India’s defeat to the Pakistan Air Force in last week’s aerial dogfight has exposed its “vintage” military, a New York Times report published on Sunday said.
“The aerial clash, the first by the South Asian rivals in nearly five decades, was a rare test for the Indian military — and it left observers a bit dumbfounded. While the challenges faced by the India’s armed forces are no secret, its loss of a plane last week to a country whose military is about half the size and receives a quarter of the funding was still telling,” NYT’s South Asian correspondent Maria Abi-Habib wrote, referring to the shooting down of India’s Soviet-supplied MiG-21 by the Pakistan Air Force in a dogfight inside Pakistani territory on Wednesday.
India’s armed forces are in alarming shape, with 68 percent of the army’s equipment so old it is officially considered “vintage”. If intense warfare broke out tomorrow, India could supply its troops with only 10 days of ammunition, according to government estimates, the report said.
“Our troops lack modern equipment, but they have to conduct 21st-century military operations,” Gaurav Gogoi, an Indian lawmaker and member of the Parliamentary Standing Committee on Defence, was quoted as saying by the newspaper.
The American military began prioritising its alliance with India as its close relationship with Pakistan soured over the last two decades, the report pointed out, adding that the “American officials tasked with strengthening the alliance [with India] talk about their mission with frustration: a swollen bureaucracy makes arms sales and joint training exercises cumbersome; Indian forces are vastly underfunded; and the country’s navy, army and air force tend to compete rather than work together.”
For India’s military, funding remains the biggest challenge, the report noted.
“In 2018, India announced a military budget of some $45 billion. By comparison, China’s military budget that year was $175 billion. Last month, Delhi announced another $45 billion budget.
“It is not just a question of how much India spends on its military, but how it spends it. The majority of the money goes to salaries for its 1.2 million active duty troops, as well as pensions. Only $14 billion will be used to buy new hardware.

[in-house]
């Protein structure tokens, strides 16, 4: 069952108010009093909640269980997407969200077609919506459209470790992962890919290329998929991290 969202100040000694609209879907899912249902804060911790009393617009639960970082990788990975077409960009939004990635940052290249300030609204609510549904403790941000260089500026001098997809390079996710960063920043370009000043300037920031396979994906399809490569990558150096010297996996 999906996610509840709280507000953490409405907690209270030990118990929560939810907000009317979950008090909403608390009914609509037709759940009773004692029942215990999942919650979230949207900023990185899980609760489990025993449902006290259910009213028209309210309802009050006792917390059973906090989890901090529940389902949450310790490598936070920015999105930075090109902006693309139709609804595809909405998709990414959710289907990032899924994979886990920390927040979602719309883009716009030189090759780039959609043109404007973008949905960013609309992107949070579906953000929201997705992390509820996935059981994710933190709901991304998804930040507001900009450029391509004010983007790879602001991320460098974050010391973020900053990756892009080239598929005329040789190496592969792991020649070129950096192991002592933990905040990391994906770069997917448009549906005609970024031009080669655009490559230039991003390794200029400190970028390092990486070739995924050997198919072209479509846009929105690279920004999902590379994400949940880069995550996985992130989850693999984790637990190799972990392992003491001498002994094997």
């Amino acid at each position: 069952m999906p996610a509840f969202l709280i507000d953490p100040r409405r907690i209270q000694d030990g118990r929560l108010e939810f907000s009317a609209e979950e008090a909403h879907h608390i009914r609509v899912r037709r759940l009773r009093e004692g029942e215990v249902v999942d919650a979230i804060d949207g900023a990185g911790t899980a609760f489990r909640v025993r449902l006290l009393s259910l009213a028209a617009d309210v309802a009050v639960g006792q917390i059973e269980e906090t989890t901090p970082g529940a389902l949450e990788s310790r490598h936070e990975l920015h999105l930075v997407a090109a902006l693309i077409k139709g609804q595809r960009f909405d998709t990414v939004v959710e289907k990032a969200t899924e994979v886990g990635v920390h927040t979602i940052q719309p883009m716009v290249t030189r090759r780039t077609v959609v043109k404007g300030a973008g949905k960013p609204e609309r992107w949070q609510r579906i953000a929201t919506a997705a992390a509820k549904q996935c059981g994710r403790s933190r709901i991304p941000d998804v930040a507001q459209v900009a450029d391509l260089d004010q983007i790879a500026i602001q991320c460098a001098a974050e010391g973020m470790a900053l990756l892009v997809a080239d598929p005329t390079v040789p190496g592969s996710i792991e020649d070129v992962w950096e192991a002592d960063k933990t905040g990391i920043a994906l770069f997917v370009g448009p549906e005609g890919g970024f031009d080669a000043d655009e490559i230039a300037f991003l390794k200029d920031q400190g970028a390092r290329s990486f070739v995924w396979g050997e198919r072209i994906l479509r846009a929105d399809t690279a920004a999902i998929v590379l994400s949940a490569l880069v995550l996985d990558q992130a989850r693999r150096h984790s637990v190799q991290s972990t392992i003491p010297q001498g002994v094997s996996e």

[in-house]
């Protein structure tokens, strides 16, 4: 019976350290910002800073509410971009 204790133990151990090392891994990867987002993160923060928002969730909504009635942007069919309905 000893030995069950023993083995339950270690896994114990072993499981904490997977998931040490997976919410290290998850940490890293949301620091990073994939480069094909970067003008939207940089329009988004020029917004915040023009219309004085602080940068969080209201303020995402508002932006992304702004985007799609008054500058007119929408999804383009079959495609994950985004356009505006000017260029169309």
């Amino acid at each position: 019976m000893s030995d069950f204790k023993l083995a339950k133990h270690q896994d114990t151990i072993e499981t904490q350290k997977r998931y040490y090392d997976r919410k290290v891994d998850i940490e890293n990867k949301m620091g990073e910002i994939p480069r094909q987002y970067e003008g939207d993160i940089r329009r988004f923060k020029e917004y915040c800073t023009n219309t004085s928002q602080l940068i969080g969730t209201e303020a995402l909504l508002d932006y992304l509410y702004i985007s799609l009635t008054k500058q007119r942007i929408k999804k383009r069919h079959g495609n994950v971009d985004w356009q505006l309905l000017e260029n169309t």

“Cutting troop levels so that the military can spend the money on buying modern equipment is not so simple. India’s military has long been a source of jobs for a country struggling with chronic underemployment. That is likely to be a big issue in elections scheduled for later this spring,” the newspaper pointed out.
“Government officials in New Delhi say they are struggling to improve the lives of their citizens in the most basic of ways — dealing with high illiteracy rates and poor sanitation infrastructure, as just two examples — making it hard to funnel more money toward the military at a time when China is making incursions into India’s backyard by land and sea…
“As the world’s conflicts are increasingly fought with state-of-the-art weaponry rather than the large invading armies of the past, India is falling behind. Despite being the fifth-largest military spender, only about a quarter of its military budget this year will purchase new equipment,” the report said.
Although the purchase of military hardware is a slow-moving process in most countries, in India it moves even more sluggishly amid a swollen bureaucracy, it noted, adding that there are also concerns about corruption.
“Modi is currently being grilled by the opposition over a murky $8.9 billion deal to buy 36 Rafale fighter planes from France. His political opponents have cast the agreement as corrupt in an effort to discredit him ahead of elections,” the article stated.
The purchase will help India replace its aging fleet of MiG-21s and other jets. And on Saturday, the prime minister tried to turn the tables on the opposition, saying India would have fared better in its skirmish with Pakistan last week if it had had the Rafale jets, it added.
“The country has felt the shortage of Rafale,” Modi was quoted as saying, as he admitted Pakistan Air Force’s superiority in air warfare.